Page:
Silent Conflict Management

I had a small class today on conflict management and it got me to thinking about leadership. I remember when I served in Plains I was called to the hospital in Americus. A member had died. Normally this was not shocking – I did it all the time. But this night the deceased was Miss Allie – the mother of Rosalynn Carter.

I was sitting in a chair in a small room talking and chatting. President and Mrs. Carter entered the room and he sat in the chair next to me. By this time in my ministry at Plains the awe of him being there was gone. It was cool – but by this time they were just Mr. Jimmy and Miss Rosalynn and they seemed comfortable in that role as did the people of Plains. I remember this night not to name drop but for what I saw. At one point I looked around the room and several people – myself included – had their legs crossed and most even had their arms crossed across their chests and were even slouched somewhat. But I will never forget Mr. Jimmy – I looked back over my left shoulder and noticed him.

He was in his upper 70’s at this point – he had nothing to prove to anyone and at that moment he could have been any man in their upper 70’s comforting his wife on the death of her mother. But this man in his upper 70’s stood out because of how he was sitting. He wasn’t slouched, no arms were crossed or legs. His whole demeanor even in a time of mourning was an air of confidence. His mother in law – but more importantly his bride – the love of his life – her mother was gone. And he supported her without even opening his mouth.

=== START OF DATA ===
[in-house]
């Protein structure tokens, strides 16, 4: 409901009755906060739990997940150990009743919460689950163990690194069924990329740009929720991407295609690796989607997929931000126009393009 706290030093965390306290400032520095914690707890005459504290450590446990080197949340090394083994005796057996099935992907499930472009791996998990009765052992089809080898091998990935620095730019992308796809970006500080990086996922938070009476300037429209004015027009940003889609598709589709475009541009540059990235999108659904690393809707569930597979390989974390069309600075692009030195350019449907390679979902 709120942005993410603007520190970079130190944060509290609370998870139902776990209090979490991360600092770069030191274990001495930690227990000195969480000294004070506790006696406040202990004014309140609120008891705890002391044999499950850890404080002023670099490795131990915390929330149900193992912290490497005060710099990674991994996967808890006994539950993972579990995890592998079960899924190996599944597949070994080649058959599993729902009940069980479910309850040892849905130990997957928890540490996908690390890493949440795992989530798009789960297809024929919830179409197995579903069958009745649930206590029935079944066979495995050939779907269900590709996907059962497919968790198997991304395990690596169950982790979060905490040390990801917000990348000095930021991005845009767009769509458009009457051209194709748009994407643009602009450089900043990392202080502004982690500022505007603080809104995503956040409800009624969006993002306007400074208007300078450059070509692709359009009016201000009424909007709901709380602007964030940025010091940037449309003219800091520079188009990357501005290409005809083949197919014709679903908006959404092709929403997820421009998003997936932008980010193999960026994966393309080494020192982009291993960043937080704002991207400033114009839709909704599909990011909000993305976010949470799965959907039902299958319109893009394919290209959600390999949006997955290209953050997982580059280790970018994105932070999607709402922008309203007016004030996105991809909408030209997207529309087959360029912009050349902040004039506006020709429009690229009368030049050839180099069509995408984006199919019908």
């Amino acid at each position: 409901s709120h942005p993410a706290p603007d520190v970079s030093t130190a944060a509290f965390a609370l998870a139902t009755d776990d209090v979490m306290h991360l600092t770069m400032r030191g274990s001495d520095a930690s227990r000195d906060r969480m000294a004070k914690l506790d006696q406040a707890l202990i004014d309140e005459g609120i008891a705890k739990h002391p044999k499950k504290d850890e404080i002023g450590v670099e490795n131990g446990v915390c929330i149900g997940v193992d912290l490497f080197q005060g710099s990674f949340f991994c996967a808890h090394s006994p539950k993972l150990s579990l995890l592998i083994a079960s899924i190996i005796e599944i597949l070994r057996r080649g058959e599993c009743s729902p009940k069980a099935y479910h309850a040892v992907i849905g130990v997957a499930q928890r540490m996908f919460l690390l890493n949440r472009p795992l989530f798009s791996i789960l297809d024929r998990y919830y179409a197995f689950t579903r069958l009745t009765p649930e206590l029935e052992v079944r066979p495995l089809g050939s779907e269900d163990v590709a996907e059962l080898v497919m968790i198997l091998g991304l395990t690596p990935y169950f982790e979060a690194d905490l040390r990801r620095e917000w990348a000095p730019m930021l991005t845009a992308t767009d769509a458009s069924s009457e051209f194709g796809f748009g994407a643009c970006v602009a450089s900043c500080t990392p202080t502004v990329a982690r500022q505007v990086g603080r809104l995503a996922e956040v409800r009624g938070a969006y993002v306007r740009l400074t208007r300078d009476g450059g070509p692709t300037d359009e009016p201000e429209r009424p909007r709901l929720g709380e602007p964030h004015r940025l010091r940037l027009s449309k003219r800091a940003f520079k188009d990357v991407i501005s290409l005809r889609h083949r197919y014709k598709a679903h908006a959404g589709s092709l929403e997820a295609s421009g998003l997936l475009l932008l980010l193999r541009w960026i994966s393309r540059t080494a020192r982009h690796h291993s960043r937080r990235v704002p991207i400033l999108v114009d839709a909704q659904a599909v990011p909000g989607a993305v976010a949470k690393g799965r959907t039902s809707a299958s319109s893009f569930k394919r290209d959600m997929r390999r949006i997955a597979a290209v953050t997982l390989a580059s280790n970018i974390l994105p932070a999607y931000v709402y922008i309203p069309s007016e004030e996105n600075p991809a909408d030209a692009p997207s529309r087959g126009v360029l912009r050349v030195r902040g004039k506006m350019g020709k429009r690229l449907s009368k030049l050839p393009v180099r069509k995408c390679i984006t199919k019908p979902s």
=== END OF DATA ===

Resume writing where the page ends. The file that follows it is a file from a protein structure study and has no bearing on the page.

I thought about this story today because I think it relates to conflict management. I think we can learn that there are times when those around us need us to be strong. And sometimes we can do that without even opening our mouths.

I have become quite a worrier. I fight it with every fiber of my being. Because I know people I love need me to be strong. There are also other times where people need to be strong for me – but we should never lose sight that sometimes the best way to begin conflict management has nothing to do with how eloquently we can debate a point. Sometimes it’s just having a confident demeanor and being strong for those that need us to be strong.

The story for me is about being a strong person of faith. Sometimes we do it for ourselves and sometimes we do it for those we love. But let me close with this thought – sometimes conflict in our lives can be diverted best by what we don’t say than what we do say.

About rodneydporter

I am a United Methodist Pastor. I used to say what I did defined me - but nowadays I prefer to be defined as a husband, dad and Christian.
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